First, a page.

fighting spam and scams on the Internet
"419" Scam – Advance Fee / Fake Lottery Scam
The so-called "419" scam is a type of fraud dominated by criminals from Nigeria and other countries in Africa. Victims of the scam are promised a large amount of money, such as a lottery prize, inheritance, money sitting in some bank account, etc.
Victims never receive this non-existent fortune but are tricked into sending their money to the criminals, who remain anonymous. They hide their real identity and location by using fake names and fake postal addresses as well as communicating via anonymous free email accounts and mobile phones.
Keep in mind that scammers DO NOT use their real names when defrauding people.
The criminals either abuse names of real people or companies or invent names or addresses.
Any real people or companies mentioned below have NO CONNECTION to the scammers!
Read more about such scams here or in our 419 FAQ. Use the Scam-O-Matic to verify suspect emails.
Click here to report a problem with this page.
Some comments by the Scam-O-Matic about the following email:
- An email address listed inside this email has been used in a known fraud before.
- This email uses a separate reply address that is different from the sender address. Spammers use this to get replies even when the original spam sending accounts have been shut down. Also, sometimes the sender addresses are legitimate looking but fake and only the reply address is actually an email account controlled by the scammers.
- The following phrases in this message should put you on alert:
- "dear sir/madam" (a standard Nigerian greeting phrase)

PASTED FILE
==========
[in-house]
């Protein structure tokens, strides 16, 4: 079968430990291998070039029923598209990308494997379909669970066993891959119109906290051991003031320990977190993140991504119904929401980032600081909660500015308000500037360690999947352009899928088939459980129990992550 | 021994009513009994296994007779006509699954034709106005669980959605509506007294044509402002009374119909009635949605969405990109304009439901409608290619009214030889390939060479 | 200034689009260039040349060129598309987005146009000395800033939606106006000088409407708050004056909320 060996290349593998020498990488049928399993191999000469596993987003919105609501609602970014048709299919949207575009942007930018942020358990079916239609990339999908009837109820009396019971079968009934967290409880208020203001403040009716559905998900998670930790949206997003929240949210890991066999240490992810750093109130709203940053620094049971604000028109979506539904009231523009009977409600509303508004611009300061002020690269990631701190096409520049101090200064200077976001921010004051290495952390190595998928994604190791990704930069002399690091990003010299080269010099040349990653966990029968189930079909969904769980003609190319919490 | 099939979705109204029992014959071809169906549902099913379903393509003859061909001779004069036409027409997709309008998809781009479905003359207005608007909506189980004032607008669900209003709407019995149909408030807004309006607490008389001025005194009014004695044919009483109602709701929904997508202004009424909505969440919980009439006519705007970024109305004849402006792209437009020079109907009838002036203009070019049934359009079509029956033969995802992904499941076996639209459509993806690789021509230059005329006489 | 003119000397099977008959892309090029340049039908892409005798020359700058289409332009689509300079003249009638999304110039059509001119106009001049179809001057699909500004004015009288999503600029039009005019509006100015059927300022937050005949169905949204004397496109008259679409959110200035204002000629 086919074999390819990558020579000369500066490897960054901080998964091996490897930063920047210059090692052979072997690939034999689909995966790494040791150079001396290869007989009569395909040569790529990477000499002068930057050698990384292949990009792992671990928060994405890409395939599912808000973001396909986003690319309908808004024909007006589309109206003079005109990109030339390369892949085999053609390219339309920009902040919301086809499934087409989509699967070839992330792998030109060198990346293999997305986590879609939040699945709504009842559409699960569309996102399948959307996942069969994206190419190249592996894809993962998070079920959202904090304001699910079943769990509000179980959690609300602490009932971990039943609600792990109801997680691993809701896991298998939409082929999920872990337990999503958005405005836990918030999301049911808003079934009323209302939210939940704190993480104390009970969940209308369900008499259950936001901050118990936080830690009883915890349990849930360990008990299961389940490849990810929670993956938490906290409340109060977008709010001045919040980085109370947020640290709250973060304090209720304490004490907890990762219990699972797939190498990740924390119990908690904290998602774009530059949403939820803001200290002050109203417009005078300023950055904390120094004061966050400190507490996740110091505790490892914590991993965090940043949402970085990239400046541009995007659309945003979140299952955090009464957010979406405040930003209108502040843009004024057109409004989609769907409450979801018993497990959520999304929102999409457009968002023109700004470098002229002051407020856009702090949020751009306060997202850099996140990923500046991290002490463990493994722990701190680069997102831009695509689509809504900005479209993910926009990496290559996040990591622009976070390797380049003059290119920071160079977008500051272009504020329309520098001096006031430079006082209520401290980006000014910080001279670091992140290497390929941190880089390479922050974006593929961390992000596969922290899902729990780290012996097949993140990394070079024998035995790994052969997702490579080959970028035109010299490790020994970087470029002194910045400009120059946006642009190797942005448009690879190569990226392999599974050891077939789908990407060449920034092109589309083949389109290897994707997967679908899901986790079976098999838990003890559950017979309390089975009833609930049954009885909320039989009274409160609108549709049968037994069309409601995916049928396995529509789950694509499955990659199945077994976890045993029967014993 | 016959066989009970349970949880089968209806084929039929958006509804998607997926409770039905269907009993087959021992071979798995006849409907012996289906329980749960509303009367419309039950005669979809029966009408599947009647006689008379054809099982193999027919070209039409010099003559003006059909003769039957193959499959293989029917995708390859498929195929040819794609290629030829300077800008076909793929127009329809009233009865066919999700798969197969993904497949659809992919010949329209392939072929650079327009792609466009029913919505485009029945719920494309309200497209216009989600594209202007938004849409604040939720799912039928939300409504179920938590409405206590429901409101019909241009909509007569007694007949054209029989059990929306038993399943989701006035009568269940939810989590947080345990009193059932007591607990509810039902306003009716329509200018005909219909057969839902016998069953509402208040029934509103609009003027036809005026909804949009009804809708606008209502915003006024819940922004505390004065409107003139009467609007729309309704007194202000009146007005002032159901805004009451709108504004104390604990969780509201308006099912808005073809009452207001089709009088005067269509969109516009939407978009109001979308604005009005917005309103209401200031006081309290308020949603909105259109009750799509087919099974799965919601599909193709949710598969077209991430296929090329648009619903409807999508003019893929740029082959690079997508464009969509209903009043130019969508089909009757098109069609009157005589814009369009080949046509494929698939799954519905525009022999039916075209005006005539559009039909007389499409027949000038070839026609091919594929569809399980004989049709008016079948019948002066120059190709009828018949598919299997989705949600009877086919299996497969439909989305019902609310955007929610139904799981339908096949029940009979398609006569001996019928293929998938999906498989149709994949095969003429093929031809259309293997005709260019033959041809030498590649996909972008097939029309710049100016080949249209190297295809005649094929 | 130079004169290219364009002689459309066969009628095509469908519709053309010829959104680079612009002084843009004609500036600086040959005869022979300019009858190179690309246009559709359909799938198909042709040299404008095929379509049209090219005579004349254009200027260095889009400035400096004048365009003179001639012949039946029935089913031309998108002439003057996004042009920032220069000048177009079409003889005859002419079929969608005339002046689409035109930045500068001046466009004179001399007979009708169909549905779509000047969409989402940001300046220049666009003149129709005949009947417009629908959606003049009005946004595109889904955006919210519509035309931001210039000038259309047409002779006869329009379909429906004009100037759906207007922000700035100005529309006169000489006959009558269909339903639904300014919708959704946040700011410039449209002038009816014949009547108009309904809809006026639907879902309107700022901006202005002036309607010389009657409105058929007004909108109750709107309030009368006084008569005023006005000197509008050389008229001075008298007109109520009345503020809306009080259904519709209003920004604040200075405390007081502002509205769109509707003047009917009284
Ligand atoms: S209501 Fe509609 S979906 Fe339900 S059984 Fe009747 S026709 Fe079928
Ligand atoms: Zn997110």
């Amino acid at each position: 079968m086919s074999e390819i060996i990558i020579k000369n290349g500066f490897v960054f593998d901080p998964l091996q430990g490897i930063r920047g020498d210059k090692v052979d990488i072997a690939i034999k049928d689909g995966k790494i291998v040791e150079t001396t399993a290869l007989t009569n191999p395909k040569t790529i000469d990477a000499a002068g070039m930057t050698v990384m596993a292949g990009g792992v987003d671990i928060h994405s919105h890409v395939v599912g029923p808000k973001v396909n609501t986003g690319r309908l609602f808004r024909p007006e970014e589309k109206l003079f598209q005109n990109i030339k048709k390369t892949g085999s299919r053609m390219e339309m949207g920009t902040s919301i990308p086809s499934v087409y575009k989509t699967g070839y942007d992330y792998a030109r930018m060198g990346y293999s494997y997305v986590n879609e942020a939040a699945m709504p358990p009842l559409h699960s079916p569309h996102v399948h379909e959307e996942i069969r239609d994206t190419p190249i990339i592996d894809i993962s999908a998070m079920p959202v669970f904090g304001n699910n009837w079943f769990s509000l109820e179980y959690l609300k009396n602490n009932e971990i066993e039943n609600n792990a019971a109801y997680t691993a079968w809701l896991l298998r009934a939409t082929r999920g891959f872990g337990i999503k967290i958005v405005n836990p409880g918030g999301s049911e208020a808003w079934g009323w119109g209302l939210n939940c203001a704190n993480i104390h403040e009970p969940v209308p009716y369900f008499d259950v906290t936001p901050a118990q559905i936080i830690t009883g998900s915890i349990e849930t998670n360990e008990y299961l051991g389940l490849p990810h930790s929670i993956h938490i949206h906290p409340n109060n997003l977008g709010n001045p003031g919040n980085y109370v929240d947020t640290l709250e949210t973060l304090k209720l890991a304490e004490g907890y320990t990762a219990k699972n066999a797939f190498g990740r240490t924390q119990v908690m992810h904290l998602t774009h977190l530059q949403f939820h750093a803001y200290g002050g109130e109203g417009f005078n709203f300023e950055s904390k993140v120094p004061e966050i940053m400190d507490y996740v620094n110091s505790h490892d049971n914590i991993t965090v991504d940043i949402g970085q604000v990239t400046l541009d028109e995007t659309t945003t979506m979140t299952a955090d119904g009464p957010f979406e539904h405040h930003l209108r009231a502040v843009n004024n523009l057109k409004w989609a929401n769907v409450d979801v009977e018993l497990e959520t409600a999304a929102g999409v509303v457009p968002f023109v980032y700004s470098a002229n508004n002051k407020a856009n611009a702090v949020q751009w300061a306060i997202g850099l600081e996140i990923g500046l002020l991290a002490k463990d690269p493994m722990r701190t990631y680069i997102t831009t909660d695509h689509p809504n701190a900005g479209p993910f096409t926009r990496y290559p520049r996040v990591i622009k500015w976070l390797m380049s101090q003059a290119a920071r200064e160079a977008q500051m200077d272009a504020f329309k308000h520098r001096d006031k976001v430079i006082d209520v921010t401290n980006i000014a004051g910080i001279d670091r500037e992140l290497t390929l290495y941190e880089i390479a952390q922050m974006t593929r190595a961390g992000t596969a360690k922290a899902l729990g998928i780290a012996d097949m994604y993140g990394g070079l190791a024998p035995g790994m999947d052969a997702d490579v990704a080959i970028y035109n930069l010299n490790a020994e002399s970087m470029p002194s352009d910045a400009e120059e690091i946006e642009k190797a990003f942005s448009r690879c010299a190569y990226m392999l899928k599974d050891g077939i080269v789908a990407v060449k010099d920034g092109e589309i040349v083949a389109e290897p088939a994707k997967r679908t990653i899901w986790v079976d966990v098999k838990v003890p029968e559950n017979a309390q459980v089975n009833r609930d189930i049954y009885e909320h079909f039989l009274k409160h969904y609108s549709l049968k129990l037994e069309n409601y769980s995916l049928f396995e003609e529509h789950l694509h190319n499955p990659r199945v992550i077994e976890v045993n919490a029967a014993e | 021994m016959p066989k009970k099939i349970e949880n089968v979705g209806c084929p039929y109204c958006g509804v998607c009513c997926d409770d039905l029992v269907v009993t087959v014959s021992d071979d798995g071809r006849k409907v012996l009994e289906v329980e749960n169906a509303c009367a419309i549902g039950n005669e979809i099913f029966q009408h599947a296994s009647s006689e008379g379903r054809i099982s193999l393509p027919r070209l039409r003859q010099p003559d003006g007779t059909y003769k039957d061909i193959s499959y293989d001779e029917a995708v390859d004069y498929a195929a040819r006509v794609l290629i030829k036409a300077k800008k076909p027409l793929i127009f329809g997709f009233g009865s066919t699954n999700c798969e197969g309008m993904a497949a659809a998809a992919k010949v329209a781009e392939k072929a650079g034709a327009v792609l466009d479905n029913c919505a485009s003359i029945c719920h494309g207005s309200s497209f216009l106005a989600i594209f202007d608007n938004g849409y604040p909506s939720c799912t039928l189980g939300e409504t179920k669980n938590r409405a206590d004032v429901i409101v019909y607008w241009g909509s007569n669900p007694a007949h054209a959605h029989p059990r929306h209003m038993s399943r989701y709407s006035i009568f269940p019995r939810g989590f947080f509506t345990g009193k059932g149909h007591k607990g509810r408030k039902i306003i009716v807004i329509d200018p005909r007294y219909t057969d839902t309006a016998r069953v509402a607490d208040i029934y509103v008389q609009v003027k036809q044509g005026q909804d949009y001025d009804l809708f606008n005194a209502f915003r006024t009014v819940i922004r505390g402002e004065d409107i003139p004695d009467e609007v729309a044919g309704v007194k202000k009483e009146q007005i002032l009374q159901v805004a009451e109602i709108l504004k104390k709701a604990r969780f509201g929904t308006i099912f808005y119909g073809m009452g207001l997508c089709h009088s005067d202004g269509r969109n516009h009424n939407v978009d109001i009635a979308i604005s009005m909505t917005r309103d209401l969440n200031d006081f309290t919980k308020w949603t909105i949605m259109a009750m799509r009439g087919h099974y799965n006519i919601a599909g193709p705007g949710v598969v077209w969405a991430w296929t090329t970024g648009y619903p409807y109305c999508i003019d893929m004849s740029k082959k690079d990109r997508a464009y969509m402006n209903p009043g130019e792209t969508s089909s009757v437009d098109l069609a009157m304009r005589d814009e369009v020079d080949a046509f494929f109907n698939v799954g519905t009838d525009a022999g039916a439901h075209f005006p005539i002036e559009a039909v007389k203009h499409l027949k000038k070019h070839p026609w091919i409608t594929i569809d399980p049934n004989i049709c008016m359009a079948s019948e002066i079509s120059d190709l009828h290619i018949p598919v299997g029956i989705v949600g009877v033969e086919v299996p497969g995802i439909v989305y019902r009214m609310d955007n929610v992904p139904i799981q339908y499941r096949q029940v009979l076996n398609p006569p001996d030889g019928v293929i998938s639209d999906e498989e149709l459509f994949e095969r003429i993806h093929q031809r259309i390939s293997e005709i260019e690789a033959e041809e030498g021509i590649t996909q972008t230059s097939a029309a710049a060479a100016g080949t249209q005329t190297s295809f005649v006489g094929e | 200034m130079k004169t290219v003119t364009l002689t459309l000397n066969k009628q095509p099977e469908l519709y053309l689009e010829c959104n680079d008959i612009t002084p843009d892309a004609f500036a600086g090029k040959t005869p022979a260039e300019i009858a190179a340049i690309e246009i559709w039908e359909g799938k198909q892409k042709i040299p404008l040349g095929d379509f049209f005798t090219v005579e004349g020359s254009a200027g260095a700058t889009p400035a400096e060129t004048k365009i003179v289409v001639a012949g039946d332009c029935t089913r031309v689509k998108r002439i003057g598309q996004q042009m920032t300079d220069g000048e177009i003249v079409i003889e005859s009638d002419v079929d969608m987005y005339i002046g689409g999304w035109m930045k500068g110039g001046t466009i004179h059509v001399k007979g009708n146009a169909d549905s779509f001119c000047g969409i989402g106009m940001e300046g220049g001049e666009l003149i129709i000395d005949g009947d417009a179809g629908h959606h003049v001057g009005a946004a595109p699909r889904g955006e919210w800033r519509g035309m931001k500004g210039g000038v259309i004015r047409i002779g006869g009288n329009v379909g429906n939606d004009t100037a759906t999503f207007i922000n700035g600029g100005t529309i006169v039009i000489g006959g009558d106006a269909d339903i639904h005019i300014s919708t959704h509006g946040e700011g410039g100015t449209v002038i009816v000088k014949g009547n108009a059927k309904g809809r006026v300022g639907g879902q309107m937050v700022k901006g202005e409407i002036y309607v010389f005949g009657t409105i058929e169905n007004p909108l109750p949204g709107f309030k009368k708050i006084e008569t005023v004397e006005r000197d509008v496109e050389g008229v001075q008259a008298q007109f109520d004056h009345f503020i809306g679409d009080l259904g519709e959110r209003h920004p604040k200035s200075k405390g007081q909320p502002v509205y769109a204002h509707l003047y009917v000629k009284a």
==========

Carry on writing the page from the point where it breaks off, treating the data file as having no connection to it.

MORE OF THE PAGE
- "% of every payment" (Beware of any scheme that involves depositing checks or money orders or receiving wire transfers in your bank account and then wiring a portion of the funds somewhere, for a percentage of 5-15% of the total. Such offers are *always* fraudulent and you will be liable for the entire amount when the checks, money orders or wire transfers turn out to be fraudulent. Any money already forwarded comes out of *your* pocket then. )
- This email message is a company representative scam. This type of job offer scam involves the cashing of fake checks and money orders. It could expose you to losses of tens of thousands of dollars as well as to the risk of criminal prosecution and (in some cases) imprisonment.
- This email lists free webmail addresses. Use of such addresses is typical for scams. Lotteries, banks and any but the smallest of companies do not normally use such addresses. Criminals use them to anonymously send and receive email at Internet cafes.
- firstname.lastname@example.org (email address has been used in a known fraud before)
Fraud email example:
Date: Thu, 7 Jan 2010 12:18:47 -0200 (ARST)
Subject: AGENT NEEDED
Polyplastics Co., Ltd.
JR Shinagawa East Bldg.,
18-1, Konan 2-chome,
REGIONAL PAYMENT RECEIVING AGENT NEEDED
Polyplastics Co., Ltd. manufactures all kinds of specialized extrusion
molded products used in various fields including materials for
construction, heat insulation, anti-pollution facilities, water treatment,
etc.We exports our products to North America,South America,Eastern
Europe,Western Europe and Southeast Asia etc.
We are looking for a payment representative in UK,USA,Canada,and
Mexico.Salary is 10% of every payment you receive on our behalf. All
charges such as tax and transfer charges will be deducted from the
balance 90%. Details of your account is not needed in this transaction.
Note:Even if you have a present job,you can still be part of our business
as your service to us would not disturb with your working hours at all.
If you are interested in this transaction forward your contact information
to my private. email: email@example.com
(2)Full residential or office address:
a. Street number and name:
d. Zip code:
Thanks for your understanding and co-operation.
Polyplastics Co., Ltd.
Este mensaje ha sido analizado por MailScanner
en busca de virus y otros contenidos peligrosos,
y se considera que está limpio.
Ante cualquier duda comuniquese a firstname.lastname@example.org